What you need to know about treatment for bone spurs in the heel

Have you ever had searing pain in your heel? Does it feel like a knife goes into your heel when you take your first steps in the morning? Maybe you looked up your symptoms and discovered that it could be a bone spur.

Calcium can build up on any bone and cause a small protrusion, known as a bone spur. They are usually no more than half an inch long. When they appear on your heel, bone spurs can cause what’s known as “heel spur syndrome.”

Bone spurs often cause pain. The pain comes from irritation and inflammation of the surrounding tissue, causing plantar fasciitis. The pain can make it difficult to go about your daily life. If you have this kind of pain, be sure to learn all about your treatment options for bone spurs in the heel and how to prevent them from happening again.

What causes bone spurs on heels?

Bone spurs can form on the heel bone any time there is calcium buildup in the area. While we can’t predict bone spurs with perfect accuracy, research does show that there are certain risk factors that make someone more likely to develop a bone spur on their heel.

You may be at an increased risk for developing heel bone spurs if you:

  • Have abnormalities in the way you walk
  • Run or jog often, particularly on hard surfaces like concrete
  • Are overweight or obese
  • Live with diabetes
  • Have arches that are either much flatter or much higher than average
  • Spend most of your days on your feet

These risk factors are some of the most common causes, but there can be other explanations for your pain. If you are experiencing bone spurs without these conditions, discuss any changes in health or habits with your health practitioner to find a possible cause.

Prevention is the best medicine for bone spurs

While there are many effective treatments for bone spurs, prevention is the best medicine. You can keep heel bone spurs at bay by checking the following three boxes:

  • Wear appropriate and well-fitting shoes for your activity.
  • Stretch your feet and ankles before exercising.
  • Consider shoes with shock-absorbing heels.

Testing and diagnosing bone spurs in the heel

The kind of pain that bone spurs in the heel can cause is alarming. It can feel like you’re being poked with a hot iron, and even simple tasks like walking make it worse. Try not to stress too much. With the right diagnosis and treatment, you can get back to your normal life quickly.

First, your podiatrist will want to make sure that it is a bone spur causing your pain. There are other problems that can mimic bone spurs of the heel. Getting the diagnosis right ensures that the doctor can prescribe the right bone spur heel treatment.

First and foremost, your doctor will ask you about your symptoms, when they started, and if anything makes the pain worse or better. The podiatrist will then order an X-ray of the affected foot to look for the bone spur. Depending on what they learn from you and the imaging, they may order additional tests.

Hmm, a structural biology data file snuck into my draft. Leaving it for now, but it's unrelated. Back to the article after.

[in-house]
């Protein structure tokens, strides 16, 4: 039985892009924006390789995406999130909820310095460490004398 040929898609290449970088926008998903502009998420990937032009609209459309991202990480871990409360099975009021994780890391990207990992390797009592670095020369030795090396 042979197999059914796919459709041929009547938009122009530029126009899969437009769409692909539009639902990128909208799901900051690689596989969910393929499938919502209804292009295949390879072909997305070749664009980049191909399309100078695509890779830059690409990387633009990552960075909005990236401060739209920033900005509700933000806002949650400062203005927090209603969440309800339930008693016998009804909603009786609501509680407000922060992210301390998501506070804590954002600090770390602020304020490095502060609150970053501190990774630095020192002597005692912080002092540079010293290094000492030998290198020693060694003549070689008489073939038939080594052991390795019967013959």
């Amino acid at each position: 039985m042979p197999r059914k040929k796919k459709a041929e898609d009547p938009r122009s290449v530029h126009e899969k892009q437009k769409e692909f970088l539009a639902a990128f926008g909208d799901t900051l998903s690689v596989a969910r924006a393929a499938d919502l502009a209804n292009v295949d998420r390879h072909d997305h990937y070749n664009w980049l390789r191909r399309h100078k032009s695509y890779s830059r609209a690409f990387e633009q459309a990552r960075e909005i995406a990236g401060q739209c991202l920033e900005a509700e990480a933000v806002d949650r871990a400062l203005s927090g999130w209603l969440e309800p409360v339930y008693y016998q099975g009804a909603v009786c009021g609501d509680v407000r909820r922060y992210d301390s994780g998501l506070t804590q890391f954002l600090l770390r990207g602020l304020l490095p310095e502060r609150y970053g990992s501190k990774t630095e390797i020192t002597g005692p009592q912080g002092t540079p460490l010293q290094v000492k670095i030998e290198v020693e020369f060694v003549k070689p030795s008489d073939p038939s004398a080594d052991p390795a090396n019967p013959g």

Physician Evaluating Heel Spur on Young Patient

Choosing the right treatment for bone spurs in the heel

If your podiatrist sees a bone spur on the X-ray, they will talk to you about treatment options. There are both surgical and non-surgical options available to treat bone spurs on the heel. The right approach for you will depend on your comfort level, the severity of your symptoms, and other factors related to the spur itself.

Should I stay off my feet if I have a bone spur?

For most injuries to bones and tendons, medical advice will include rest. However, this is not the case for bone spurs in the heel. Often, going too long without putting pressure on the heel can make the pain worse. This is why most people feel the worst pain first thing in the morning.

Instead, you will want to make sure to stretch your feet and walk at least a little bit each day. How much you need to walk will depend on your unique needs. It’s important to talk to your doctor about resting or using your feet when you have a bone spur.

Non-surgical treatments for bone spurs in the heel

You don’t have to go under the knife to remove bone spur pain. Many non-surgical interventions can be effective without the inherent risks of surgery.

Non-surgical bone spur heel treatment options include:

  • Physical therapy
  • New, doctor-recommended shoes
  • Custom insoles or other orthotic devices
  • Daily stretches
  • Special splints to wear at night
  • Steroid injections

These treatments are successful for most patients. Your care plan will usually consist of more than one of these non-surgical treatments for bone spurs in the heel.

Surgery for bone spurs in the heel

Unfortunately, non-surgical interventions are not always successful. For persistent and painful bone spurs in the heel, surgery may be required. Your doctor may either remove the bone spur or release the tendon surrounding it in order to relieve pain.

After surgery, follow all of your instructions for recovery. Depending on the type of surgery, your post-surgical care may include:

  • Rest, ice, compression, and elevation
  • Splints or casts
  • A walking device, such as a cane

By following the instructions, you can speed up your recovery time and get back to your life.

Treatment for heel bone spurs in Scottsdale, AZ

You don’t have to put up with pain in your heel. The podiatrists at Arizona Foot Doctors take a gentle approach to bone spurs. Our goal is to get you back on your feet without extreme measures like surgery. Contact us today to see how we can help.